When it comes to actually managing personal finances during an extended trip, there is quite a bit of advice available out on the Web, though often of various levels of usefulness. When it comes to actually getting cash on the road, many prefer traveler's checks, but I find them to be an unwelcome bother. I try to depend on ATMs or, if one can not be located, cash advances from credit cards. Of course, these services are not always available. When I toured in Cuba and Madagascar, the electronic banking system was either unavailable to me or virtually non-existent outside of a few large cities (traveler's checks were also not well accepted). In those cases I was forced to carry enough cash for the entire trip, a situation that made me feel rather nervous, but which, in the end, did not cause too many problems. Therefore, when depending on ATMs for funds, it is certainly a good idea to check on their availability in all of the locations that you plan to visit, and withdraw enough cash before reaching those areas. Additionally, it is probably a good idea to have more than one account, preferably one with an ATM card for the Plus system, and another for Cirrus. One credit card of each of the main types, Visa, MC, and Amex will also be handy since some banks or merchants can only accept one variety.
In my opinion, however, perhaps the biggest improvement in money handling for global travelers in recent years has been the rise of Internet banking. It is probably essential to now use a bank that has excellent online banking services. That way, credit card payments or any unexpected bills can be dealt with from virtually anywhere on the globe. Another big advance has been the arrival of PayPal. That service makes it quick and painless to send money back and forth between family members, or anyone else for that matter. This will be invaluable if I need some emergency cash, or if I need someone back at home to make an unusual purchase for me. Finally, it is, rather unfortunately, a good idea to budget an extra 3-4% to cover all of the inevitable fees for banking, currency exchange, credit, and similar matters.
Visas & Red Tape
Of all of the aspects of global tour planning, this is the one that I really wish would simply disappear. Of the 38 countries that I plan to visit, 16 of them require tourists to obtain Visas. The total cost of all of these will probably approach $US 1,000.00. The money is not as much of an issue as is my perception that the procedures involved serve no useful purpose other than to complicate ordinary people's lives. The biggest problem is that few of these can be obtained far enough in advance to allow me to collect the whole lot before I leave. So there will undoubtedly be occasions where I will be forced to visit a consulate, probably in a major city like Bangkok, in order to obtain a Visa for a country to be visited down the road. Cities like that are places that I would really, really prefer to avoid while on tour. Another potential complication is that many consulates require one to show an airline ticket or other "proof" that you plan to leave their country. Obviously, I won't have any airline tickets, and my bookings for the ocean crossings may not be made far enough in advance to be of use in that situation. One aggravating option is to buy a cheap airline ticket to anywhere to show the border authorities, and then simply eat the costs. Perhaps I can show the officials this Web site to convince them of my plans! However, I will do my best, and try to get all of the necessary documents as simply as possible.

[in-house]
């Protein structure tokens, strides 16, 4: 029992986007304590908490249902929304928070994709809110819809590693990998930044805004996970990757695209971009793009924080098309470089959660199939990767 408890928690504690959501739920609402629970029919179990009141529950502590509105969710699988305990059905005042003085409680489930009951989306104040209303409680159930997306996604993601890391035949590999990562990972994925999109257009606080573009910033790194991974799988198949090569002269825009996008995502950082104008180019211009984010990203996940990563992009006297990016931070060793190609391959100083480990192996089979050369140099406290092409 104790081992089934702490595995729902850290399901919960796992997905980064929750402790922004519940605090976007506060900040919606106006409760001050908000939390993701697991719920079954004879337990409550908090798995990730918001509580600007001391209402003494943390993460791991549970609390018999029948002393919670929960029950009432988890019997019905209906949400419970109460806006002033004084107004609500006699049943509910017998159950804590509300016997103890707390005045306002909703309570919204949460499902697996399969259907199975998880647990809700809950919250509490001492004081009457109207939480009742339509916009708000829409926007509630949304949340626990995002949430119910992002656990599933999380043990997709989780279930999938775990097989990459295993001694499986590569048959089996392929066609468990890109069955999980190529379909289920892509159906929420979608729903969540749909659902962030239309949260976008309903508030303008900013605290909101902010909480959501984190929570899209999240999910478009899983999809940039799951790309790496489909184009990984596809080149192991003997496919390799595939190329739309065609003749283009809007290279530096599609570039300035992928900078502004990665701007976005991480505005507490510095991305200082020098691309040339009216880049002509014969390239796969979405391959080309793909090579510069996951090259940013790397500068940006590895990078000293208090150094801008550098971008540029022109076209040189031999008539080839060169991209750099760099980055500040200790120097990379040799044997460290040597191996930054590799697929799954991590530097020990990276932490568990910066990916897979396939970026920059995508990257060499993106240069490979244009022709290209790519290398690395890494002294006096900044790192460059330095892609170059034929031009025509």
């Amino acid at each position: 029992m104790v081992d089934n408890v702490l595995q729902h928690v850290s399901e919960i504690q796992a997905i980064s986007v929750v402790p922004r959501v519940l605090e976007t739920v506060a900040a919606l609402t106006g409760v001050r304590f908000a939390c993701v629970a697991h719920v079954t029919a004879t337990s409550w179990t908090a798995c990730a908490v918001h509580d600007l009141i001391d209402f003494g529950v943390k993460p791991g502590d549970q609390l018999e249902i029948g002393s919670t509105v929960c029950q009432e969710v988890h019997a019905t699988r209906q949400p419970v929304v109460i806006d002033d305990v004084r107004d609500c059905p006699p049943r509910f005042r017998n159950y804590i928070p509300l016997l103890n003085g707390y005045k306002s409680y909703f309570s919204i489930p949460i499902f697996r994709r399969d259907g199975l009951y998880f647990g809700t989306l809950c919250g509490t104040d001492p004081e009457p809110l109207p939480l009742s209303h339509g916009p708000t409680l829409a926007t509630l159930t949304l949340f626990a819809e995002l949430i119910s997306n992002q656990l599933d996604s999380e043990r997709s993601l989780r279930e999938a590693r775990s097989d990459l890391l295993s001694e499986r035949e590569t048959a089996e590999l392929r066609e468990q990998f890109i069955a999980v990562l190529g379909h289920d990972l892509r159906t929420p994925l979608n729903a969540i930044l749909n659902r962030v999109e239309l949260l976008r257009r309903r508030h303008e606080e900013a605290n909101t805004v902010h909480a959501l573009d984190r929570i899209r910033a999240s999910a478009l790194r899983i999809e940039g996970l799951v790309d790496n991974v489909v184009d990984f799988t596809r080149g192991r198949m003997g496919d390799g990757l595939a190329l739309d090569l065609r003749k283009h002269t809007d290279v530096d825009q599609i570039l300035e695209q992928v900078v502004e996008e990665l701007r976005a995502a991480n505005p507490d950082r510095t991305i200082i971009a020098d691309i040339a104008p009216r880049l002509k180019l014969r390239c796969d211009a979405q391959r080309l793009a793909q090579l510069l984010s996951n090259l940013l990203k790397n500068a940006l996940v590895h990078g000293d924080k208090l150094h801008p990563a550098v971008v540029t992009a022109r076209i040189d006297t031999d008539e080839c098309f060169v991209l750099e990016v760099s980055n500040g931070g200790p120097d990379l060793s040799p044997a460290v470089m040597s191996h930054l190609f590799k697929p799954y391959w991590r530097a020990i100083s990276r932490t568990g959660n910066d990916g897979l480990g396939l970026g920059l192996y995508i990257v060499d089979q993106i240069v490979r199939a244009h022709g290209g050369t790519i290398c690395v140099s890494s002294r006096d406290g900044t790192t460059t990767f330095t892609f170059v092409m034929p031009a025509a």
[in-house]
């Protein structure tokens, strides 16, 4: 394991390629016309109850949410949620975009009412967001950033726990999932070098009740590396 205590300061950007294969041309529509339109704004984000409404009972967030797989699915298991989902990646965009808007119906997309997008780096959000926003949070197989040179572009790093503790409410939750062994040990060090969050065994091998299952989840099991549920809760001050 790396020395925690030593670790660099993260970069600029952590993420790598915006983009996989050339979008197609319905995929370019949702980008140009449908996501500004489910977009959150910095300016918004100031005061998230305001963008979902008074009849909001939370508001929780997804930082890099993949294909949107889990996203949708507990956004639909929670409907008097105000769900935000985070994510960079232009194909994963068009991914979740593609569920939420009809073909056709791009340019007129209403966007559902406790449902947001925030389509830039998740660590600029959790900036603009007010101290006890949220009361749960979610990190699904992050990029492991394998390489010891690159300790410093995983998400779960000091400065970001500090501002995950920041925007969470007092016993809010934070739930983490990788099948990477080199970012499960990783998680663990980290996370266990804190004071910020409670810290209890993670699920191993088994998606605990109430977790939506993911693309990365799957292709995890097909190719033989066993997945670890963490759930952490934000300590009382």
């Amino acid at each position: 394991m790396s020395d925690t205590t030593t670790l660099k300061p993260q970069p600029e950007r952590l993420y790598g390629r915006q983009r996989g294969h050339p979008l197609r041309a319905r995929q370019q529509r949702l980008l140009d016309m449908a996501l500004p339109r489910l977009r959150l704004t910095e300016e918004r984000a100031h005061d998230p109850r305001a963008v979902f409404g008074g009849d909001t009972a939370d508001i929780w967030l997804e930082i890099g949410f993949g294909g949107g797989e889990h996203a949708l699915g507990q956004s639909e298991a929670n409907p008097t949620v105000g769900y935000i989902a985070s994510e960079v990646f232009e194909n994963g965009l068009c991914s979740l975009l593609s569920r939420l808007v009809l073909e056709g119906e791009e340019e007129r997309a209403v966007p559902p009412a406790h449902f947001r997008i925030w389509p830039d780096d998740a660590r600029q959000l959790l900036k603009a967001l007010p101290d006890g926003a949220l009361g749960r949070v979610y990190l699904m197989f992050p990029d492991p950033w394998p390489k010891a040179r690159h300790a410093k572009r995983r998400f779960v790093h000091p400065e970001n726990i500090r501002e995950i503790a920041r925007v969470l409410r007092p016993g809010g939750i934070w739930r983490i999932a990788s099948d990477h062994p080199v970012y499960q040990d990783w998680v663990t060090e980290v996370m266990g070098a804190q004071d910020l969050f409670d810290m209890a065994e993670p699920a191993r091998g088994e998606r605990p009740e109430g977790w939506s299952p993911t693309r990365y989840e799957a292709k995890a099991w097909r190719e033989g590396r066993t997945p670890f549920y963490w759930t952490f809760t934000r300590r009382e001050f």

Supplies & Support
One element of the trip that added a lot of confusion to my planning was my desire to have a shipment of supplies sent to me before each ocean crossing, to be returned home at the start of the next stage. This originally came about because I realized that I wanted to have my laptop available at the end of each stage in order to manage all of my photographs and prepare my slideshows. One option is to forward a case containing all of the needed equipment from the start of each stage to its planned end point. That is not a very good alternative, however, as it would require storage of the shipment, for at least a few months, in a strange city, and would prohibit me from ending the stage at an unplanned location. Having the shipment sent from home at the end of each stage, and then returning it at the start of the following one, though much more complicated and expensive, would better serve my needs. Additionally, once I decided to use that approach, I realized that I could use the same shipments to send replacements for hard-to-find bike parts, special tools, and other things that will make my repairs and preparations for the next stage much easier. So, I have collected a modest-sized cache of items, such as a pile of heavy-duty tires, all the parts required to replace the bike's drivetrain, several pairs of my favorite cycling shorts, and so on. As I approach the end of each stage, I will send an e-mail to home with a list of what I will need, and, hopefully, it will all be packed in together with my laptop, shipped ahead, and will be waiting for my when I arrive at my destination. Then I will take care of all of my computer chores, repair the bike, and send the laptop and all of my worn-out bike parts back home after the next ocean crossing. To help me out with all of this, I will probably enlist the aid of a professional Personal Concierge Service.
There are two big drawbacks to this whole idea. The first is that it is seems horrendously expensive. However, I am hopeful that the ability to keep the bike in top condition will, in the long run, make up for some of that and save me a bit of cash and aggravation by eliminating some potential breakdowns and their associated costs. The other major problem is that it is surprisingly complicated to send a simple box of personal belongings to a location overseas. Apparently, the entire international customs system is set up to handle primarily commercial shipments to service the GloMart economy. A single box of personal effects can throw a wrench in the works. With a little bit of research I discovered that currently only one carrier, DHL, can reasonably handle shipments of personal effects. Supposedly, this is due to their use of private customs agents at most ports of call worldwide. I am a little suspicious of my abilities to pull this all off without any major mishaps, but hopefully if I can work out all of the details and paperwork in advance, it won't be so bad.